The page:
HOGS, Choice, Fort Worth . ....... .. ....
SLAUGHTER STEERS, Choice, Fort Worth ...
SLAUGHTER CALVES, Choice, Fort Worth...
STOCKER STEERS, Choice, fort Worth .....
SLAUGHTER LAMBS, Choice, Fort Worth ..•

HENS, 4 pounds and O'l&r, Fort Worth .. ...
FRYERS, Commercial, Fort Worth .... ......
BROILERS, South Tua' ....... . . ..... .. . .
EGGS, Current Receipts, Fort Worth ... . ...

Comparable Comparable
Week ended
week
week
Unit April 24, 1952 last month
last year

lb.
bo.
bo.
bo,

$

cwt.

3.20

twt.
cwt.
cwt.
cwt.
cwt.

18.00
36.00
34.50
35.00

lb.
lb.
lb.
case

$

.4095
2.74*
1.13Y2
2.121A,

29.00
.23
.27
.25
9.50

J

.4145
2.77
1.l5 3A,
2.16V-t

3.18
17.75
34.00
34.00
32.50
27.00

$

.4477
2.70 111

1.16!4
2.00JA
2 .65
22.00
37.00
37.00
41 .00

36.00

.23
.28
.27
9.30

Farm commodity prices continue to drift downward, ex·
tending the decline that has been under way since last No·
vern ber. The March index of farm commodity prices in Texas
was 34.5 (1910-14=100), compared with 396 a year earlier .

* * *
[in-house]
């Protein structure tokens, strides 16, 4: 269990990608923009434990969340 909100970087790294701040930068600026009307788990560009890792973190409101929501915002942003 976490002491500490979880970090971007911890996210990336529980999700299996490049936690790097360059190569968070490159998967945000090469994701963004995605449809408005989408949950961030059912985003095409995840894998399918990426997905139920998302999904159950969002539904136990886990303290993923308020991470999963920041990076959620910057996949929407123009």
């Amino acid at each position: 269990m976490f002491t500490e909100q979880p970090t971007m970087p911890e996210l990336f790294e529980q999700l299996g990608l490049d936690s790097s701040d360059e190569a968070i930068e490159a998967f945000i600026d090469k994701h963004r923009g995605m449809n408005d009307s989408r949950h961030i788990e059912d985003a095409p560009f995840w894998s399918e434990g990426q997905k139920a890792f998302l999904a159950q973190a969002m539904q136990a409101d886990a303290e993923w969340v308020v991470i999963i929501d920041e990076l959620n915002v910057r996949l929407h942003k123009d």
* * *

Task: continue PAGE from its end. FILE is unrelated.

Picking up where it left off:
During April there were further declines in prices of wheat,
most feed grains, poultry, dairy products, wool, and some
classes of livestock. On the other hand, the cotton and rice
markets strengthened somewhat under the influence of a good
export demand. Farm commodity prices in the District in
late April averaged about 15 percent below the record high
of April 1951.

Between March 19 and April 23,
changes in the principal catcgories of
assets and liabilities of the weekly report·
ing member banks in the larger cities
of the District included an increase in total investments and
decreases in commercial, industrial, and agricultural loans,
cash and balances, and deposits. Reflecting principally the
effects of the rather large reduction in deposits during the
5 weeks, total assets declined $92,922,000, or 2 percent, to
a total of $4,238,297,000 on April 23.

Includes goals.

Livestock marketings in the District continue rather heavy,
although the movement Lo market has been irregular. Durin g
the 4 weeks ended April 12, receipts of cattle on the Fort
Worth market were up 13 percent as compared with a year
earlier, whi le calf receipts were up 6 percent, hogs 9 percent,
and sheep and lambs 56 percent. Commercial meat produc·
tion in Texas durin g the first quarter was sharply above that
of the corresponding period in 1951.
Milk production in Texas in the first quarter of 1952 totaled an estimated 859,000,000 pounds, or fractionally more

Commercial, industrial, and agricultural loans declined
$13,383,000, or slightly more than 1 percent, during the 5
weeks as a result of the seasonal reduction of cotton and
other commodity loans and a somewhat smaller amount of
liquidation of outstanding bank borrowings by public util·